bims-toxgon Biomed News
on Toxoplasma gondii metabolism
Issue of 2024‒02‒04
five papers selected by
Lakesh Kumar, BITS Pilani

  1. Front Cell Infect Microbiol. 2023 ;13 1332146
      Apicomplexan parasites that reside within a parasitophorous vacuole harbor a conserved pore-forming protein that enables small-molecule transfer across the parasitophorous vacuole membrane (PVM). In Plasmodium parasites that cause malaria, this nutrient pore is formed by EXP2 which can complement the function of GRA17, an orthologous protein in Toxoplasma gondii. EXP2, however, has an additional function in Plasmodium parasites, serving also as the pore-forming component of the protein export machinery PTEX. To examine how EXP2 can play this additional role, transgenes that encoded truncations of EXP2, GRA17, hybrid GRA17-EXP2, or EXP2 under the transcriptional control of different promoters were expressed in EXP2 knockdown parasites to determine which could complement EXP2 function. This revealed that EXP2 is a unique pore-forming protein, and its protein export role in P. falciparum cannot be complemented by T. gondii GRA17. This was despite the addition of the EXP2 assembly strand and part of the linker helix to GRA17, which are regions necessary for the interaction of EXP2 with the other core PTEX components. This indicates that the body region of EXP2 plays a critical role in PTEX assembly and/or that the absence of other T. gondii GRA proteins in P. falciparum leads to its reduced efficiency of insertion into the PVM and complementation potential. Altering the timing and abundance of EXP2 expression did not affect protein export but affected parasite viability, indicating that the unique transcriptional profile of EXP2 when compared to other PTEX components enables it to serve an additional role in nutrient exchange.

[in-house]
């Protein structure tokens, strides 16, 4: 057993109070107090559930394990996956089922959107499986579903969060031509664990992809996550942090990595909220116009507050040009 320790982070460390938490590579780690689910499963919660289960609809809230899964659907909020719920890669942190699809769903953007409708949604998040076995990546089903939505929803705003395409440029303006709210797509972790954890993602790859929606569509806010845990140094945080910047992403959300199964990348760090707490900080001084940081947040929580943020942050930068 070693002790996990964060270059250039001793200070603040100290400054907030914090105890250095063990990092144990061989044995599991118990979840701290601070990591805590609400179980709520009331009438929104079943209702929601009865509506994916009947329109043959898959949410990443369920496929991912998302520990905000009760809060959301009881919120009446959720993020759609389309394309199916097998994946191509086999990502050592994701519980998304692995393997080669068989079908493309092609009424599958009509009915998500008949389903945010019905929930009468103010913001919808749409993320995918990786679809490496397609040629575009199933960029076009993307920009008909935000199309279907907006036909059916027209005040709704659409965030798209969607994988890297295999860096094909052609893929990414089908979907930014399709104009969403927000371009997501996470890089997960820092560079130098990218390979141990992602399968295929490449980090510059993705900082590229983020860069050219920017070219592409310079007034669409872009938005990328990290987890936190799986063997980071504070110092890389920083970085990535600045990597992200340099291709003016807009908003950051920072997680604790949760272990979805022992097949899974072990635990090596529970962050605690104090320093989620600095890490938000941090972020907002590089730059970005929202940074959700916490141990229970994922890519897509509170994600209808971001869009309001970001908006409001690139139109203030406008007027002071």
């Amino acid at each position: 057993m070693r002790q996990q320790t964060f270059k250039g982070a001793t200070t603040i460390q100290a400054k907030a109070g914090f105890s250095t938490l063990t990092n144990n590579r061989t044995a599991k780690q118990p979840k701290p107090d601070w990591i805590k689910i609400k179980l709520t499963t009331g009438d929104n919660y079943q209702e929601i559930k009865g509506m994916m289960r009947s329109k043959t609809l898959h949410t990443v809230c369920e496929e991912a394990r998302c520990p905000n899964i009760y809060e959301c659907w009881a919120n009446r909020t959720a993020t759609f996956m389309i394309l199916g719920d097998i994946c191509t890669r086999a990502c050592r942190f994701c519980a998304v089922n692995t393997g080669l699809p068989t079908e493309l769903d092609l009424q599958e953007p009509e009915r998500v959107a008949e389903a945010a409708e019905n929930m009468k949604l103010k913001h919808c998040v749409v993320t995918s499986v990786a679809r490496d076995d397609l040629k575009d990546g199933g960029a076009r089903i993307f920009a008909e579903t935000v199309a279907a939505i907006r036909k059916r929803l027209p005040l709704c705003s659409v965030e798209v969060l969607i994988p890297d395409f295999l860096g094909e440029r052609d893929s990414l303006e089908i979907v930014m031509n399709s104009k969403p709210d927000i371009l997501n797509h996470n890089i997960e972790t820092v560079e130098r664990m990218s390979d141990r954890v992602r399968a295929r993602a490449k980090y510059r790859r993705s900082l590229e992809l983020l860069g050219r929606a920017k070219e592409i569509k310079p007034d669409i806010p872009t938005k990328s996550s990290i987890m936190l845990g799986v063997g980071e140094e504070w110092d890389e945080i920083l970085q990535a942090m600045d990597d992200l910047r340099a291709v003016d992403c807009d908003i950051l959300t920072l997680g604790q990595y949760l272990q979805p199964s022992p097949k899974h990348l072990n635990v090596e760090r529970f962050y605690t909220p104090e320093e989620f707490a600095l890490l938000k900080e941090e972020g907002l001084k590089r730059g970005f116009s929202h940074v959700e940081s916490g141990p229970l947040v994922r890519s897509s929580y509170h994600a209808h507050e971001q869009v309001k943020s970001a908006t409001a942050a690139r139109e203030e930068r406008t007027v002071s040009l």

Keywords:  EXP2; GRA17; PTEX; Plasmodium; nutrient exchange; protein export
  2. Exp Mol Med. 2024 Feb 01.
      Immune-mediated inflammatory diseases are various groups of conditions that result in immune system disorders and increased cancer risk. Despite the identification of causative cytokines and pathways, current clinical treatment for immune-mediated inflammatory diseases is limited. In addition, immune-mediated inflammatory disease treatment can increase the risk of cancer. Several previous studies have demonstrated that Toxoplasma gondii manipulates the immune response by inhibiting or stimulating cytokines, suggesting the potential for controlling and maintaining a balanced immune system. Additionally, T. gondii also has the unique characteristic of being a so-called "Trojan horse" bacterium that can be used as a drug delivery system to treat regions that have been resistant to previous drug delivery therapies. In this study, we reviewed the potential of T. gondii in drug development and as a delivery system through current research on inflammation-regulating mechanisms in immune-mediated inflammatory diseases.
  3. Curr Opin Microbiol. 2024 Feb 01. pii: S1369-5274(24)00006-7. [Epub ahead of print]78 102430
      The human malaria parasite Plasmodium falciparum undergoes a complex life cycle in two hosts, mammalian and mosquito, where it is constantly subjected to environmental changes in nutrients. Epigenetic mechanisms govern transcriptional switches and are essential for parasite persistence and proliferation. Parasites infecting red blood cells are auxotrophic for several nutrients, and mounting evidence suggests that various metabolites act as direct substrates for epigenetic modifications, with their abundance directly relating to changes in parasite gene expression. Here, we review the latest understanding of metabolic changes that alter the histone code resulting in changes to transcriptional programmes in malaria parasites.